Putting the right data infrastructure in place for all this will take significant investment for a company - simply relying on a “data lake” system won’t be enough. This is another reason why AI needs to be applied in a strategic context, to ensure the infrastructure will eventually deliver a return on investment for the business.
3. Champion the techies!
Benefiting from AI will be tough if data scientists and technologists aren’t integrated into the heart of your business. Tech specialists need to understand and buy in to the commercial importance of their work while senior leaders need to have a meaningful understanding of what tech teams actually do. This doesn’t mean learning to write Python code, however AI implementation does require understanding that there are different types of algorithms for different tasks and the pitfalls and the trade-offs of each.
Bringing data scientists and technologists together with sales/business development teams and creative teams, while ensuring the C-suite understands the fundamentals of AI, will mean AI projects have a much greater chance of success as they will be rooted in what is technologically feasible and commercially viable.
4. Start small, but scale quickly
Having agreed how AI fits into the overall business strategy, it’s time to start with small experiments that can deliver results quickly. Senior leaders should work with data scientists to identify small problems which AI could help solve. This could include using AI’s automation capabilities to take over logging of invoices or using its pattern recognising functions to help identify why certain teams may be underperforming. They should then take what they learn and iterate their approach to maximise its value. This approach not only minimises risk, it also provides insights into the challenges of integrating AI into a business. At the same time as experimenting with AI in small ways, business leaders should deploy horizon thinking to imagine how it can be used to identify new revenue sources, expand into new sectors and even redefine what business the company is in.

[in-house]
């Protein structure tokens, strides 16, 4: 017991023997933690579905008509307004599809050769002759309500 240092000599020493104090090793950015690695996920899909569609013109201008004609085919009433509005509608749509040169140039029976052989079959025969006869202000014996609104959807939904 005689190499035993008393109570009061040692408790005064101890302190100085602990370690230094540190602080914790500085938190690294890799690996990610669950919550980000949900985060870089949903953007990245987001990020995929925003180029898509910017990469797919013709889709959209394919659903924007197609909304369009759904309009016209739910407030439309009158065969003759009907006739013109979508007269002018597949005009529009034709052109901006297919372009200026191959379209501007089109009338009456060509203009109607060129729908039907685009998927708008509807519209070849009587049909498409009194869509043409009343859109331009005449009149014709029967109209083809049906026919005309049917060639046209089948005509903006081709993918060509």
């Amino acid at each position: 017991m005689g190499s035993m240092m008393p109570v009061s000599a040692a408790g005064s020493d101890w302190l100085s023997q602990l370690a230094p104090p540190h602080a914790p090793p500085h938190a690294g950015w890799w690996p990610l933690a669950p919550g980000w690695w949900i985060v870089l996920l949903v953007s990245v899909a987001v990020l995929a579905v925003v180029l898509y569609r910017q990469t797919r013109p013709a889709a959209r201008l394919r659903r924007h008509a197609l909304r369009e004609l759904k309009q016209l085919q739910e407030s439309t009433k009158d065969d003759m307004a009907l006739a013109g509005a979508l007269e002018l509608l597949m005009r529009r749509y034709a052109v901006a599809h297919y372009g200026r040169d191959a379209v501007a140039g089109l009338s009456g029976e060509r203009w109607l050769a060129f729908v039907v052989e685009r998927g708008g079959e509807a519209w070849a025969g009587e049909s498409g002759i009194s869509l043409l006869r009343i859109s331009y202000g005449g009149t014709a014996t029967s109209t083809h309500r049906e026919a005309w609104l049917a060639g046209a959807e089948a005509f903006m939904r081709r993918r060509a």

5. Boost your team’s adaptability quotient
AI is ushering in an era of human-machine collaboration requiring a radical rethink of traditional operating models, role definitions, individual success measures and career progress. For some businesses and their people, this translates reductively into fears about job cuts. In practice, we see an AI-enabled workforce as one where people are supported to continuously learn about new technologies and about societal and behavioural changes and where autonomous teams will be empowered to adapt quickly to market or environmental changes.
To transition to this vision, leaders need to assess how teams can be encouraged to buy into an AI-enabled future. Unless companies understand and adapt to AI’s cultural impact, they won’t be able to change gears operationally. And eventually that systematic failing will translate into an inability to identify and solve problems for customers.
With AI considered by many to represent a fourth industrial revolution, it inevitably attracts a degree of myth and hype. If businesses can look beyond this and take these first steps to integrate the technology into their organisations, the true transformative potential of AI will emerge.
Tuomas Syrjänen is the co-founder AI Renewal at digital engineering and innovation consultancy Futurice